The Oasis Reporters
October 28, 2019
The axiom, if you live by violence, you will die by violence came true for the world’s most wanted terrorist, Abu-bakr Baghdadi in North West Syria the night of 26/27 October 2019. Back on 2 May 2012 in Pakistan, another terrorist Osama Bin Laden met a similar fate beautifully executed by American Special Forces.
There is yet another of the kind still in hiding Ayman al Zawahiri an Egyptian who took over the leadership of Al Qaeda upon the death of Saudi born Osama Bin Laden. Bin Laden and Al-Baghdadi were extremely violent men. And they have now departed violently.
Just as in the case of Bin Laden, who had Ayman Zawahiri waiting in the wings to assume the leadership of All Qaeda in the event of the death of Bin Laden, you can bet that Baghdadi and the Islamic Caliphate he led must have a succession plan for obvious strategic reasons. And the news just received says that an assumed successor had been equally been struck down in a US Special Forces raid, if the information New York Times has is correct. All terrorists know that the end could come without a warning which is why they live mostly in hiding.
The Islamic Caliphate Al Baghdadi and his co travellers established, and sought to encompass much of Northern Syria and Iraq. The collapse of Iraq after Saddam Hussein and the American military adventure there coupled by the unending military confrontations still ongoing in Syria was a stimulus to the birth of the Caliphate. How Baghdadi thought, he could in the 21st Century coerce the population of those areas to go back to living the lives of medieval Islam is still uncertain but because the population was very largely weather-beaten by the horrors of conflict, some probably just wanted to live in peace without caring who would midwife such a peace. Al Baghdadi’s Islamic Caliphate probably has had the shortest lifespan, that is assuming that the entire idea will fizzle out now that their leader is no more.
It will not be surprising if what is left of the terrorist bunch announces another leader but what chances would such have for reviving the fading dream of the Caliphate? For sure the nooses around the necks of the terrorists wherever they are on the surface of the earth will continue to tighten until their asphyxiation is completed. Let us hope that the world will become a safer place with the elimination of Baghdadi and hopefully some of his right hand lieutenants.
The toxic ideology of the Islamic Caliphate did spread to our own part of the world in the menacing evil called Boko Haram. The Islamic State in West Africa is yet another of such terrorist organizations causing upheavals in the West African region. Our Armed Forces have been doing their best to not only contain but defeat Boko Haram. This effort ought to have been supported by the other military powers particularly the Americans but they have largely (in my humble view), looked the other way.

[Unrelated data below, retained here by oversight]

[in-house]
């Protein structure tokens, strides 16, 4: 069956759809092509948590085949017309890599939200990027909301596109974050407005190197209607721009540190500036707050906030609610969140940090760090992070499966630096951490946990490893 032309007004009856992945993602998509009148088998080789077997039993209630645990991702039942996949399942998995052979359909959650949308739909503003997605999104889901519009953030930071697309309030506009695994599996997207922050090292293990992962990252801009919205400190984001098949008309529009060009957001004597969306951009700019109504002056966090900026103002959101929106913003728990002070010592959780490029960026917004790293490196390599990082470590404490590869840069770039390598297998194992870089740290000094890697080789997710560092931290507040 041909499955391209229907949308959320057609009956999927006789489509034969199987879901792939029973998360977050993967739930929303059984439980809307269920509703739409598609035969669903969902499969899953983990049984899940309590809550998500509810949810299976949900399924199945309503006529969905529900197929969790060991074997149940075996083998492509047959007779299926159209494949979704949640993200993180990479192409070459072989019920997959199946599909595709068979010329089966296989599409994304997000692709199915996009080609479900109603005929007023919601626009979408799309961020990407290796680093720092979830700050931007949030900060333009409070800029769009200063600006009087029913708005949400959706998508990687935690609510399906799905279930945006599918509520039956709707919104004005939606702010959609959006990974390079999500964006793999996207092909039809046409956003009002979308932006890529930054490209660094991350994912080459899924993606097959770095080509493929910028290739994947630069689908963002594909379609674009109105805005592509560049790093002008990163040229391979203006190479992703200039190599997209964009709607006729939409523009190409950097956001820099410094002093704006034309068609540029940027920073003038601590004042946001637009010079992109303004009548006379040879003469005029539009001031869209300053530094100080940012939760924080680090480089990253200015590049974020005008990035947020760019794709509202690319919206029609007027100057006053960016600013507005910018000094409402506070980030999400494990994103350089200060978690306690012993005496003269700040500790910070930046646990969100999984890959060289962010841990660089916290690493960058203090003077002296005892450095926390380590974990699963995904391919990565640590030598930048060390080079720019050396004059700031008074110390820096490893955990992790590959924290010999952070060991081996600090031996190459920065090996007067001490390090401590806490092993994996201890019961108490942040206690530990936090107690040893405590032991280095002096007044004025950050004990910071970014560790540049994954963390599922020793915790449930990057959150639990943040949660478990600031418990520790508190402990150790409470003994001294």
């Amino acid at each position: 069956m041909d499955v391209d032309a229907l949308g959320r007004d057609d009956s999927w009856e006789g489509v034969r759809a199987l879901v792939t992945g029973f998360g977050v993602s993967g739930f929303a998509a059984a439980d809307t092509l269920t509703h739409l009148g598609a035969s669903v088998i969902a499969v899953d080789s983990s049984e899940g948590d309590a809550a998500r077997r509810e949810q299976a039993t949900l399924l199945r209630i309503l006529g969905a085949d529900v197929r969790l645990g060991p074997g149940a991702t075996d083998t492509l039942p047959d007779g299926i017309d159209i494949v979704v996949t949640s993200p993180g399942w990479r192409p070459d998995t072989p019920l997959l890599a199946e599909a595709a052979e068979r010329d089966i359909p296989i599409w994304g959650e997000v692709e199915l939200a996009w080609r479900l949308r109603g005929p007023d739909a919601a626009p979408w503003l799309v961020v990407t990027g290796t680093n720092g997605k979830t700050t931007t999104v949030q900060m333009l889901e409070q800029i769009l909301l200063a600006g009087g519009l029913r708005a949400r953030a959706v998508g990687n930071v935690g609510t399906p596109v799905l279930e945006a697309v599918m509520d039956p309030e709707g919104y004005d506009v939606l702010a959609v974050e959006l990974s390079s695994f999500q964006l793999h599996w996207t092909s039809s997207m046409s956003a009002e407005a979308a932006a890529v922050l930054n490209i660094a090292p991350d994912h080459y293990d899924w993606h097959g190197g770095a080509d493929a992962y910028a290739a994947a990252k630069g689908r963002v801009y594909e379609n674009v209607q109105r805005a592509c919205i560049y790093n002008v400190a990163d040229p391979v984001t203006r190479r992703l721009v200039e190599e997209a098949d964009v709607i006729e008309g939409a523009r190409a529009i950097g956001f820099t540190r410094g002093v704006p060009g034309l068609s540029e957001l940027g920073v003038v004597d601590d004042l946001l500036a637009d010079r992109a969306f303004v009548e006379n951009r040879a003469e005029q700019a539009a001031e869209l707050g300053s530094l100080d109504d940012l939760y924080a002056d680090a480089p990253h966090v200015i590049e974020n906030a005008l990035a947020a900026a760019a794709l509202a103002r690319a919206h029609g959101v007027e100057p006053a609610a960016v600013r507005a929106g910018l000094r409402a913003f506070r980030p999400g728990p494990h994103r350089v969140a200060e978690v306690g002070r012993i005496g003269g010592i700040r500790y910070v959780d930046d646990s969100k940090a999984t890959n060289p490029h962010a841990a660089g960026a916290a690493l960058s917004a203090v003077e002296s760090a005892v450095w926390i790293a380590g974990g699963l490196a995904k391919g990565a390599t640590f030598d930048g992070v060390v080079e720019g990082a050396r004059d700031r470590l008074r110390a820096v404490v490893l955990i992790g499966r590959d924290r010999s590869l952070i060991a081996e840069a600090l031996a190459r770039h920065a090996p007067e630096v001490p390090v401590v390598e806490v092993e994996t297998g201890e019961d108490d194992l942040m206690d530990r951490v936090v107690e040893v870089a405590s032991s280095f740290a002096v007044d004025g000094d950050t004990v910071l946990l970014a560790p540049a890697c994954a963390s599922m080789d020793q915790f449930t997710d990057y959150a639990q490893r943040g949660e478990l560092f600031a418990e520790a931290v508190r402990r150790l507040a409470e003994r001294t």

There is no difference between either Osama Bin Laden, Baghdadi and the Boko Haram leaders Abubakar Shekau and Abu- Musab al- Barnawi. One terrorist is as bad as another.
A vital question is raised here, why are the Americans looking the other way? Our security forces may obviously be handicapped in many ways, but they have given a good account of themselves. At first I did not see any sense in P journeying to the Russian resort of Sochi recently but the news that the Russians did agree to sell 10 MI-35 helicopters to Nigeria, gladdened my heart and many of our country men/women too. These machines will surely boost the counter insurgency campaign in the North West. They will also come in handy in confronting and defeating the kidnapping groups operating with impunity all over the places.
The American Special Forces who undertook the hazardous exercise of smoking out Baghdadi did a wonderful job worthy of commendation the world over. For the sovereignty of any nation to be guarded and protected, there can be no alternative to building and equipping the security forces of such a nation. Without such a capacity, the Americans would simply have been observers. The nations which contributed in many ways to the success of the operation did well. In the fight against Boko Haram, Nigeria does require the cooperation of our neighbours as well as other well – meaning nations.
Written by Col. Gora Dauda (rtd).
He writes from Kaduna, North West Nigeria.